W3C home > Mailing lists > Public > public-rdf-wg@w3.org > May 2012

Re: N-triples white space question

From: Andy Seaborne <andy.seaborne@epimorphics.com>
Date: Fri, 18 May 2012 15:31:49 +0100
Message-ID: <4FB65D55.8060600@epimorphics.com>
To: RDF-WG <public-rdf-wg@w3.org>


On 18/05/12 14:45, Sandro Hawke wrote:
> On Fri, 2012-05-18 at 14:08 +0100, Andy Seaborne wrote:
>>
>> On 18/05/12 13:12, Eric Prud'hommeaux wrote:
>>> * Richard Cyganiak<richard@cyganiak.de>   [2012-05-18 12:35+0100]
>>>>
>>>> On 18 May 2012, at 11:34, Eric Prud'hommeaux wrote:
>>>>> Does the existing body of N-Triples permit a grammar with no default whitespace rules?
>>>>>
>>>>>    triples: triple (LF triple)* LF?
>>>>>    triple: subject HWS predicate HWS object '.'
>>>>>
>>>>> I.e, do all the N-Triples out there look like "<s>   <p>   <o>."?
>>>>
>>>> This is what N-Triples as currently defined requires. Isn't that sufficient?
>>>>
>>>> ntripleDoc	::=	line*
>>>> line		::=	ws* ( comment | triple )? eoln	
>>>> triple		::=	subject ws+ predicate ws+ object ws* '.' ws*
>>>> ws		::=	space | tab	
>>>> eoln		::=	cr | lf | cr lf	
>>>
>>> I was just interested to see how much your SHOULD:
>>> [[
>>> * Richard Cyganiak<richard@cyganiak.de>   [2012-05-18 11:06+0100]
>>>> I would even go one step further and add some SHOULD-level guidance on where to put what whitespace. Perhaps something like: exactly one space between s and p; exactly one space between p and o; no WS before or after the period; no WS at
>>> the start of a line; CR+LF as EOL.
>>> ]]
>>> could be turned into a MUST.
>>
>> I don't think a MUST is a good idea, partially because it's too late,
>> but also despite being a dump format, it's not pure binary.  Blank lines
>> and comments do have a roll here and the CR+LF is a mild inconvenience
>> in some text tools.
>>
>> There is variance in IRIs so from that point alone, NT has variations
>> enough to stop blindly processing with line-based tools.  I've seen the
>> :80 thing in messy data.
>>
>> processing based on appearance needs an extra step to be safe at scale
>> (i.e. not need checking afterwards).
>>
>> What a canonical form is good for is as a target for a simple tools to
>> process and output.  Hopefully, then tool makers will provide it by user
>> demand.
>
> So, no one would be writing a parser for n-triples that ONLY did
> canonical n-triples.  (At the point where you're writing something that
> can keep a table of b-nodes labels, scanning over multiple spaces
> between the subject and the predicate is pretty easy.)    But we'd say
> people SHOULD output "canonical" n-triples so that plain-text
> RDF-unaware tools like sort and grep would work.    Is that the
> proposal?

I wrote the original message for this thread as feedback on the 
nearly-LC-publishable Turtle document.  I included a way to resolve the 
confusion that has been pointed out to me elsewhere.

When Richard mentioned SHOULD-guidance on where to put what whitespace, 
I took that and tried to list the areas that I thought needed covering 
IF line based tools were to process N-triples in an RDF-unaware fashion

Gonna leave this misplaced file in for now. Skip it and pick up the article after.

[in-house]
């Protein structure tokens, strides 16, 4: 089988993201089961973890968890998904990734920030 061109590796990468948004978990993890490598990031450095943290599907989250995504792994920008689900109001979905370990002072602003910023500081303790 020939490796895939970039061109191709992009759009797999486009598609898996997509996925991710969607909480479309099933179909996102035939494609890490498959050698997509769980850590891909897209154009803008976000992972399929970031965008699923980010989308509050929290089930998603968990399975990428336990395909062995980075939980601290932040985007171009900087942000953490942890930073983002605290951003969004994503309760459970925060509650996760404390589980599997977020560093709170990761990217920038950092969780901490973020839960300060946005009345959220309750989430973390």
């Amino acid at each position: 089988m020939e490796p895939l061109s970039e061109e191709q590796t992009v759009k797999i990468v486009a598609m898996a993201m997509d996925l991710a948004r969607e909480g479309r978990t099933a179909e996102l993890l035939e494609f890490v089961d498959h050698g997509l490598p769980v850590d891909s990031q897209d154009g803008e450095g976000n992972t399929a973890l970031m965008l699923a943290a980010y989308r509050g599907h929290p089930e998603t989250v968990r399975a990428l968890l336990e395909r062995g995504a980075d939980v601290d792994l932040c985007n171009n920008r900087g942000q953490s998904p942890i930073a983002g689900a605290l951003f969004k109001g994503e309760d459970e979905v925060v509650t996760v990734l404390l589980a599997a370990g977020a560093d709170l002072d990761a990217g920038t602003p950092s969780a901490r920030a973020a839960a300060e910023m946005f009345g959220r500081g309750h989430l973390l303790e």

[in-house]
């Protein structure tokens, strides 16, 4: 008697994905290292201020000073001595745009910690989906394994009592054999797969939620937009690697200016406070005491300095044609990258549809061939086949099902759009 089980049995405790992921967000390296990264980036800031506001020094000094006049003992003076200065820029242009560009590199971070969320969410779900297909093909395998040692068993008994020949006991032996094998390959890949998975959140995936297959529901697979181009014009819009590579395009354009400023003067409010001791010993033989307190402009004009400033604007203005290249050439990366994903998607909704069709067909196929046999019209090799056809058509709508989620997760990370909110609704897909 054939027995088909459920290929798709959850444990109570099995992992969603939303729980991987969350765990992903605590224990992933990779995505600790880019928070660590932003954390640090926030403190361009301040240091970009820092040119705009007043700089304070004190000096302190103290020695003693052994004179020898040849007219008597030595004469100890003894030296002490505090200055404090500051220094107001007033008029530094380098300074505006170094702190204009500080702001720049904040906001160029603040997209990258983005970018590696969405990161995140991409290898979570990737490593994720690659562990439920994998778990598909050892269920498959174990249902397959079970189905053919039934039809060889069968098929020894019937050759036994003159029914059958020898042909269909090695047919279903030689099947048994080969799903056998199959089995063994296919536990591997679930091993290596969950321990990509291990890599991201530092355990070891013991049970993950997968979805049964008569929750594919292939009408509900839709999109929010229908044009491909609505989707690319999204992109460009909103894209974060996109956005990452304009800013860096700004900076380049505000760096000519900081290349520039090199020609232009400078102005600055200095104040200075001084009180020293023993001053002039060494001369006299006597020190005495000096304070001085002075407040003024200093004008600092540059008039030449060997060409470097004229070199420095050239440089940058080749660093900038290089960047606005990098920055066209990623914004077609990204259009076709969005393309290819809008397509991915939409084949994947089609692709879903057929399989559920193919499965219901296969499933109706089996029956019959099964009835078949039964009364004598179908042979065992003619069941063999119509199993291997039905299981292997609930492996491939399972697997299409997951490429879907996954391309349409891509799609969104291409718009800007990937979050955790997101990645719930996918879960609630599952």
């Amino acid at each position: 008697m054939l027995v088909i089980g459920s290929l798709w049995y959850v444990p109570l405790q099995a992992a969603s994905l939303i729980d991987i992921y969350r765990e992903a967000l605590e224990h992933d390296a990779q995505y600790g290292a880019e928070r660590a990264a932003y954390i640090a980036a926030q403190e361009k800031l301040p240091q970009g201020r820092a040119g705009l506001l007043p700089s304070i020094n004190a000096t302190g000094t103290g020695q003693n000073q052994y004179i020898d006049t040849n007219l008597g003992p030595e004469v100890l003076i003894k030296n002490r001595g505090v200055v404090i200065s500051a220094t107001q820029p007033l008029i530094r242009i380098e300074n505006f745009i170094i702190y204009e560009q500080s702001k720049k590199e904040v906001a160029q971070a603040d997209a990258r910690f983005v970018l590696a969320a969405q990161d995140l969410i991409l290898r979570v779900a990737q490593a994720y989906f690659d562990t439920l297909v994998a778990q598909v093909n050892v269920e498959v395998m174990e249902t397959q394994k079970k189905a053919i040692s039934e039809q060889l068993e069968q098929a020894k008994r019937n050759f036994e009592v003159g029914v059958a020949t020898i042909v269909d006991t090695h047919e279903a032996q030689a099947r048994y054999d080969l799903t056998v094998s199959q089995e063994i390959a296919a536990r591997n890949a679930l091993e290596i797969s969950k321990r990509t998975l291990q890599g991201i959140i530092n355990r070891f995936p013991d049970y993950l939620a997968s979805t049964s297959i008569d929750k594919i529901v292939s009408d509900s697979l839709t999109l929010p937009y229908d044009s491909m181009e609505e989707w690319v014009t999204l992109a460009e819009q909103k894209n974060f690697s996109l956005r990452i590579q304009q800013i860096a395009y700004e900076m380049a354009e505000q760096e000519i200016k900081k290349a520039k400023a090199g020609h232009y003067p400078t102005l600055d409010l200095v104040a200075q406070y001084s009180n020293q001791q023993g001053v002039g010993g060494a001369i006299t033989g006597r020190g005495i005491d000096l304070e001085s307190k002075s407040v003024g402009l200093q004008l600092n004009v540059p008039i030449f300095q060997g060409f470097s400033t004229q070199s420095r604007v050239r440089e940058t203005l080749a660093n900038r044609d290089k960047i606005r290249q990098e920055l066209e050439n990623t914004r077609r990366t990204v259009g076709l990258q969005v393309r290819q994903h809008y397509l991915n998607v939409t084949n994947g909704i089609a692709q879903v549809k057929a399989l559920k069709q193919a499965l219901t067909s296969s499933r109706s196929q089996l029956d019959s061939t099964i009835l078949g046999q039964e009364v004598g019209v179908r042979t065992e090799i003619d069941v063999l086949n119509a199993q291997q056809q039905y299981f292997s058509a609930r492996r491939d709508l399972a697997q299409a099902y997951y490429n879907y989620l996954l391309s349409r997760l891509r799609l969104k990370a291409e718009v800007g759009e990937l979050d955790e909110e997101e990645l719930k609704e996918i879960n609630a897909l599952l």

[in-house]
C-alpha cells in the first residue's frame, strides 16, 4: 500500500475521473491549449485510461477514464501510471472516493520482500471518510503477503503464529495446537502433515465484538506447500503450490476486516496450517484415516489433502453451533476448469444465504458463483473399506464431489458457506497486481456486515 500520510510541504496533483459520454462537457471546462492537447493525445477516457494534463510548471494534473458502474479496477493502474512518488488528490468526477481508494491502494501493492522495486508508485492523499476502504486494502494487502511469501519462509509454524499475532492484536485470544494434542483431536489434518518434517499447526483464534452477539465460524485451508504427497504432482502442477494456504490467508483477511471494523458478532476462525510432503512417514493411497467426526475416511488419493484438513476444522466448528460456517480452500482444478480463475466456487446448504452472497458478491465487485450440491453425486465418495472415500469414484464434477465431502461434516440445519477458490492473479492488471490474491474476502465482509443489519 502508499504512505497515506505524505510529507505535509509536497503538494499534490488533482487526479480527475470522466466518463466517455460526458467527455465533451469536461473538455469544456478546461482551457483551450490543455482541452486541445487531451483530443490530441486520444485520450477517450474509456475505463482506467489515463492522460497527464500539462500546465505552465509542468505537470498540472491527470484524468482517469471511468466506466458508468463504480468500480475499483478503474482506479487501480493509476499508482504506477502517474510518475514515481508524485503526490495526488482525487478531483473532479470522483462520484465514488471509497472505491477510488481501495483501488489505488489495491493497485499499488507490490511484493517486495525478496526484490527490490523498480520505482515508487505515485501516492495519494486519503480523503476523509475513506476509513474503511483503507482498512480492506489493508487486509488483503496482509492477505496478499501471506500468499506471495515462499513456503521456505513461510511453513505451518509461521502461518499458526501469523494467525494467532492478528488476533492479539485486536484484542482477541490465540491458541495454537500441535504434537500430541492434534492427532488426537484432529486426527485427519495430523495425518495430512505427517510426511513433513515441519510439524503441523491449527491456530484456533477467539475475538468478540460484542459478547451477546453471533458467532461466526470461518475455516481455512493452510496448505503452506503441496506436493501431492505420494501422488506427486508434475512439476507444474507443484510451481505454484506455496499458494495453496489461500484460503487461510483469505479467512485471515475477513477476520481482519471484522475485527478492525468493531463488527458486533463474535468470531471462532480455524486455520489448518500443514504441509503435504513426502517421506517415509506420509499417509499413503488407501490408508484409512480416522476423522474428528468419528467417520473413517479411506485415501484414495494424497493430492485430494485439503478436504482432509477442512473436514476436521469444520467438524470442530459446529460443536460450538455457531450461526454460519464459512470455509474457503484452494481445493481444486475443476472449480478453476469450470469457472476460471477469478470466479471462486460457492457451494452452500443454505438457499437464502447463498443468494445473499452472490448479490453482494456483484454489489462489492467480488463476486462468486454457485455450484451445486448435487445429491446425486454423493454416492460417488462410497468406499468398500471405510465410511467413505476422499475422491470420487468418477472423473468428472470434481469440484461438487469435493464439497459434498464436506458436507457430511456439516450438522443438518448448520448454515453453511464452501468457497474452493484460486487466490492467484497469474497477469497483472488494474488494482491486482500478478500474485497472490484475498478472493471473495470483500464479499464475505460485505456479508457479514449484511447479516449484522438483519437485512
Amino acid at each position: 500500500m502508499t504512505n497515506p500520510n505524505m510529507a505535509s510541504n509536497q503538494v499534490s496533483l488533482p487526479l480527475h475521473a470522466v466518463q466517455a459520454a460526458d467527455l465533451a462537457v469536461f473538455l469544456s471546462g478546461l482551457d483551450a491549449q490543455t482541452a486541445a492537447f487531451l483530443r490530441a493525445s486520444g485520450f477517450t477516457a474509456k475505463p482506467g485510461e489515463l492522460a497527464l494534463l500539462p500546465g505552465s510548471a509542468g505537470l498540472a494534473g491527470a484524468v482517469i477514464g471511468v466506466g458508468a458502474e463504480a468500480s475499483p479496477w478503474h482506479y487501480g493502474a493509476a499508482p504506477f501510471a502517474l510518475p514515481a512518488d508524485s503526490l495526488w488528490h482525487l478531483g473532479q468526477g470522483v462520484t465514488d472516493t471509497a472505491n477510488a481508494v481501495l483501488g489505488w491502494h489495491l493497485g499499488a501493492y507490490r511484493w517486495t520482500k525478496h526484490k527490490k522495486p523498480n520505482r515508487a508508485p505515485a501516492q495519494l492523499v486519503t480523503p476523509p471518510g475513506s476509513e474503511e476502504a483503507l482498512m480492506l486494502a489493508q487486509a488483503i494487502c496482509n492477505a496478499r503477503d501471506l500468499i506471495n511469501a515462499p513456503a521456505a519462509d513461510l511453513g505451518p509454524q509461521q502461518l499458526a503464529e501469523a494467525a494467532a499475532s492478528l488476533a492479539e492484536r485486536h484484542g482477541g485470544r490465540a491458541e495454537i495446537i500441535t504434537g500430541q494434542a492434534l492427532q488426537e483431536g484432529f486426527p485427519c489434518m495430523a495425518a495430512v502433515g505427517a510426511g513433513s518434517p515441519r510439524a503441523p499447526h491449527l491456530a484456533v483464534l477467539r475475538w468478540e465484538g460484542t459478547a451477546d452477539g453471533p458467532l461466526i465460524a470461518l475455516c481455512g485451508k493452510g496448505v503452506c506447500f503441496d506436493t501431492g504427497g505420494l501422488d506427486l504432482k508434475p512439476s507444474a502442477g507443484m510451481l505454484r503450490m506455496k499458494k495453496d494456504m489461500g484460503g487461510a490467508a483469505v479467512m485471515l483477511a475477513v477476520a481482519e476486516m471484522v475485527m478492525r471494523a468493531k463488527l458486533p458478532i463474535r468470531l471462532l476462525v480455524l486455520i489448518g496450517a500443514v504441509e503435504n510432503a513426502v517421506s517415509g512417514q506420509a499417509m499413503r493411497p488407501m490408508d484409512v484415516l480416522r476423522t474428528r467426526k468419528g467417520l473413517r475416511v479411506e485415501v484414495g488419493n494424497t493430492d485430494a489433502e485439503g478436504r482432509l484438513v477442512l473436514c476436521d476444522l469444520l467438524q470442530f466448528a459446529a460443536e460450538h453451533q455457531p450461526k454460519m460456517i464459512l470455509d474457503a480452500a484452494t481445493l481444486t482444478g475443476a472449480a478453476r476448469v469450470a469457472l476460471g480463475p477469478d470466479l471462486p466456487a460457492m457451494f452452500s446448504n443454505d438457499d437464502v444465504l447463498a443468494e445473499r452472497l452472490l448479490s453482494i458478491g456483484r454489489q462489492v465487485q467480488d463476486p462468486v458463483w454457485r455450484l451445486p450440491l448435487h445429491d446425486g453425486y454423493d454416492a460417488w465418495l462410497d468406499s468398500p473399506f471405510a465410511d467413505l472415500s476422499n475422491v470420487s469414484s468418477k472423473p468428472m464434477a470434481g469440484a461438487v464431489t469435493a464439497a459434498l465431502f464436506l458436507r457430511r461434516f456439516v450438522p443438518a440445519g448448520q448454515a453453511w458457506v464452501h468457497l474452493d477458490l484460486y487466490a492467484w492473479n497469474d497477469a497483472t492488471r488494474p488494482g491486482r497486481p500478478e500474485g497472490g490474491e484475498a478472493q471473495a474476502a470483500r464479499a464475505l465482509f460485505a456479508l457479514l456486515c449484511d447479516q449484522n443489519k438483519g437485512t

- that is, manipulating bytes.  It is a usage we have discucssed here 
before.

I am suggesting we could describe a canonical form so people can use if 
they want.  An extra step to get NT to that canonical form may be needed 
when working at scale because it's a nuisance to find the billion and 
first triple is formatted differently.

That is not going as far as SHOULD (= "there may exist valid reasons in 
particular circumstances to ignore a particular item, but the full 
implications must be understood and carefully weighed before choosing a 
different course.")

. I'm happy with not saying anything.
. My tools do output that form as far as I know (I've not checked today) 
except it's ' .' because I like that.
. When I write such line-based tools on a case-by-case basis

	Andy

>
>      -- Sandro
>
>
>> 	Andy
>>
>>>
>>>
>>>> Richard
>>>>
>>>>
>>>>
>>>>> I note that Oracle has been vigilent about preserving backwards-compatibility. Souri, do you have a sense of what Oracle has been using?
>>>>>
>>>>>> I also note that RDF 2004 N-Triples allows comments (only at the start of a line). This makes sense for the use as a test case format, but not much sense for the use as a dump format.
>>>>>>
>>>>>> Best,
>>>>>> Richard
>>>>>>
>>>>>>
>>>>>> [1] http://www.w3.org/TR/rdf-testcases/#ntriples
>>>>>>
>>>>>>
>>>>>>
>>>>>> On 18 May 2012, at 10:04, Andy Seaborne wrote:
>>>>>>
>>>>>>> Gavin, Eric,
>>>>>>>
>>>>>>> rdf-turtle says:
>>>>>>>
>>>>>>> [1] ntriplesDoc	::= (triple)? (EOL triple)* (EOL)?
>>>>>>> [2] triple	::= subject predicate object '.'
>>>>>>> [8] EOL		::= ([#xD#xA])+
>>>>>>>
>>>>>>> What are the white space rules?
>>>>>>>
>>>>>>> Does it inherit white space processing from the rest of Turtle? Comments seem to come from Turtle.
>>>>>>>
>>>>>>> If it does not inherit white space rules,
>>>>>>>     what about horizontal white space inside triples?
>>>>>>>
>>>>>>> If it does inherit white space rules,
>>>>>>>    that includes newlines within triples between S/P or P/O.
>>>>>>>
>>>>>>> The simplest solution is to add text in section 12.3 to say that horizontal white space outside tokens is discarded (which is different to Turtle).
>>>>>>>
>>>>>>> 	Andy
>>>>>>>
>>>>>>
>>>>>>
>>>>>
>>>>> --
>>>>> -ericP
>>>>>
>>>>
>>>
>>
>>
>
>
>
Received on Friday, 18 May 2012 14:33:45 GMT

This archive was generated by hypermail 2.3.1 : Tuesday, 26 March 2013 16:25:49 GMT